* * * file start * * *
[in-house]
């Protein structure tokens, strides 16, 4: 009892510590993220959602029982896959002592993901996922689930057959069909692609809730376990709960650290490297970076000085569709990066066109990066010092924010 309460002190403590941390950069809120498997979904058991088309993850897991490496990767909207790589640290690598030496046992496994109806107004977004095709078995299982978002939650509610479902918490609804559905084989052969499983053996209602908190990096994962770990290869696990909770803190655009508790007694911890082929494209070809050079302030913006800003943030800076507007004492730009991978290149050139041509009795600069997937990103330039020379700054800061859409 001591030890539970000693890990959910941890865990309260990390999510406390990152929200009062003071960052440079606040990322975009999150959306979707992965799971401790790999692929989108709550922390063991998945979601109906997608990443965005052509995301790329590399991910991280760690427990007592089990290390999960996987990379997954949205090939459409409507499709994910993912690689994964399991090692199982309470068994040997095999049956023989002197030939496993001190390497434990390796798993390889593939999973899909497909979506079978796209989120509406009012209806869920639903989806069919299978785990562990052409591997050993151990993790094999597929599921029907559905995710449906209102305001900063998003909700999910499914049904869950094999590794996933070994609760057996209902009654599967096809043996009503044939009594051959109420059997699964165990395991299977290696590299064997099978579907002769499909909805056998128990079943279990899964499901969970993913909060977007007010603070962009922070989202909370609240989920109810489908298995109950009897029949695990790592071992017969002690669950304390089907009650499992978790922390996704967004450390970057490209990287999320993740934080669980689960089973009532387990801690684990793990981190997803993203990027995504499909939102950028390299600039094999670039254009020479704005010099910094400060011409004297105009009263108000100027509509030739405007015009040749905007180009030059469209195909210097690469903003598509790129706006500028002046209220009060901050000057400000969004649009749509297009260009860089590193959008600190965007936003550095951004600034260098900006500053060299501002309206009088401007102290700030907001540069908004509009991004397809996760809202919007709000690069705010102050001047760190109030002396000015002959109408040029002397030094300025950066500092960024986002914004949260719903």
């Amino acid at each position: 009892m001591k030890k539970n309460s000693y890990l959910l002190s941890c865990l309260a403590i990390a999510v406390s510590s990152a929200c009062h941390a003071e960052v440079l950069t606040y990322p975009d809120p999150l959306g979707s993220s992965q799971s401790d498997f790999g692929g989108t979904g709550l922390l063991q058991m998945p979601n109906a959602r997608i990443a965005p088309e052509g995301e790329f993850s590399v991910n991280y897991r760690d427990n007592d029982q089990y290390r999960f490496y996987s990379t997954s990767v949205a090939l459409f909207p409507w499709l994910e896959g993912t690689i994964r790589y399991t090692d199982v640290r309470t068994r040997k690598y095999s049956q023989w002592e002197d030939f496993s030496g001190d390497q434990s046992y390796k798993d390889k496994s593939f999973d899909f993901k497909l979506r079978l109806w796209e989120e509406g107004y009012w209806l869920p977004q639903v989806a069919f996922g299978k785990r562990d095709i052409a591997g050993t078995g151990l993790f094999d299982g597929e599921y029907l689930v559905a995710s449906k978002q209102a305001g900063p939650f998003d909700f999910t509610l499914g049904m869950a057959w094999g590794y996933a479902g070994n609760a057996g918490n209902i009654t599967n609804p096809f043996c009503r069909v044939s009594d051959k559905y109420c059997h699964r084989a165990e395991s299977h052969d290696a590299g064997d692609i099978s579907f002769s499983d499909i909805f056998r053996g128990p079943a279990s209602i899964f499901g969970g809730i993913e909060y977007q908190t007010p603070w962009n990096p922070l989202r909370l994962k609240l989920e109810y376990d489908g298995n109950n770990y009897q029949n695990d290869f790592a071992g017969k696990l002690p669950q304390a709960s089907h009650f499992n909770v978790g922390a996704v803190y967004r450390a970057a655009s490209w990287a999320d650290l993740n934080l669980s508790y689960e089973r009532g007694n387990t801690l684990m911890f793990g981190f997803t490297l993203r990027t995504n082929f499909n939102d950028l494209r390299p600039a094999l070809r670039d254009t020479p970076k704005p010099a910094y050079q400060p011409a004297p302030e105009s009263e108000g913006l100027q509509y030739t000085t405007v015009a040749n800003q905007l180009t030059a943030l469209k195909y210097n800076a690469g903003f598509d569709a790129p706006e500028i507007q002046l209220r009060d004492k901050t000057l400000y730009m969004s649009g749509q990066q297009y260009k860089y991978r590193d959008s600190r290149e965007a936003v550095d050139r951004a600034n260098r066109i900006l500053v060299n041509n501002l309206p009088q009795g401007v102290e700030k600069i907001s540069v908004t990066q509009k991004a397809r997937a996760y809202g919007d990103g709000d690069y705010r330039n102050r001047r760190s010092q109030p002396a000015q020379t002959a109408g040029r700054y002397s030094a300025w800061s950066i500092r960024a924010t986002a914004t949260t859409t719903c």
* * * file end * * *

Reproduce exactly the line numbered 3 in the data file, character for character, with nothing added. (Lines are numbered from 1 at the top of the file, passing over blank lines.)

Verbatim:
């Amino acid at each position: 009892m001591k030890k539970n309460s000693y890990l959910l002190s941890c865990l309260a403590i990390a999510v406390s510590s990152a929200c009062h941390a003071e960052v440079l950069t606040y990322p975009d809120p999150l959306g979707s993220s992965q799971s401790d498997f790999g692929g989108t979904g709550l922390l063991q058991m998945p979601n109906a959602r997608i990443a965005p088309e052509g995301e790329f993850s590399v991910n991280y897991r760690d427990n007592d029982q089990y290390r999960f490496y996987s990379t997954s990767v949205a090939l459409f909207p409507w499709l994910e896959g993912t690689i994964r790589y399991t090692d199982v640290r309470t068994r040997k690598y095999s049956q023989w002592e002197d030939f496993s030496g001190d390497q434990s046992y390796k798993d390889k496994s593939f999973d899909f993901k497909l979506r079978l109806w796209e989120e509406g107004y009012w209806l869920p977004q639903v989806a069919f996922g299978k785990r562990d095709i052409a591997g050993t078995g151990l993790f094999d299982g597929e599921y029907l689930v559905a995710s449906k978002q209102a305001g900063p939650f998003d909700f999910t509610l499914g049904m869950a057959w094999g590794y996933a479902g070994n609760a057996g918490n209902i009654t599967n609804p096809f043996c009503r069909v044939s009594d051959k559905y109420c059997h699964r084989a165990e395991s299977h052969d290696a590299g064997d692609i099978s579907f002769s499983d499909i909805f056998r053996g128990p079943a279990s209602i899964f499901g969970g809730i993913e909060y977007q908190t007010p603070w962009n990096p922070l989202r909370l994962k609240l989920e109810y376990d489908g298995n109950n770990y009897q029949n695990d290869f790592a071992g017969k696990l002690p669950q304390a709960s089907h009650f499992n909770v978790g922390a996704v803190y967004r450390a970057a655009s490209w990287a999320d650290l993740n934080l669980s508790y689960e089973r009532g007694n387990t801690l684990m911890f793990g981190f997803t490297l993203r990027t995504n082929f499909n939102d950028l494209r390299p600039a094999l070809r670039d254009t020479p970076k704005p010099a910094y050079q400060p011409a004297p302030e105009s009263e108000g913006l100027q509509y030739t000085t405007v015009a040749n800003q905007l180009t030059a943030l469209k195909y210097n800076a690469g903003f598509d569709a790129p706006e500028i507007q002046l209220r009060d004492k901050t000057l400000y730009m969004s649009g749509q990066q297009y260009k860089y991978r590193d959008s600190r290149e965007a936003v550095d050139r951004a600034n260098r066109i900006l500053v060299n041509n501002l309206p009088q009795g401007v102290e700030k600069i907001s540069v908004t990066q509009k991004a397809r997937a996760y809202g919007d990103g709000d690069y705010r330039n102050r001047r760190s010092q109030p002396a000015q020379t002959a109408g040029r700054y002397s030094a300025w800061s950066i500092r960024a924010t986002a914004t949260t859409t719903c």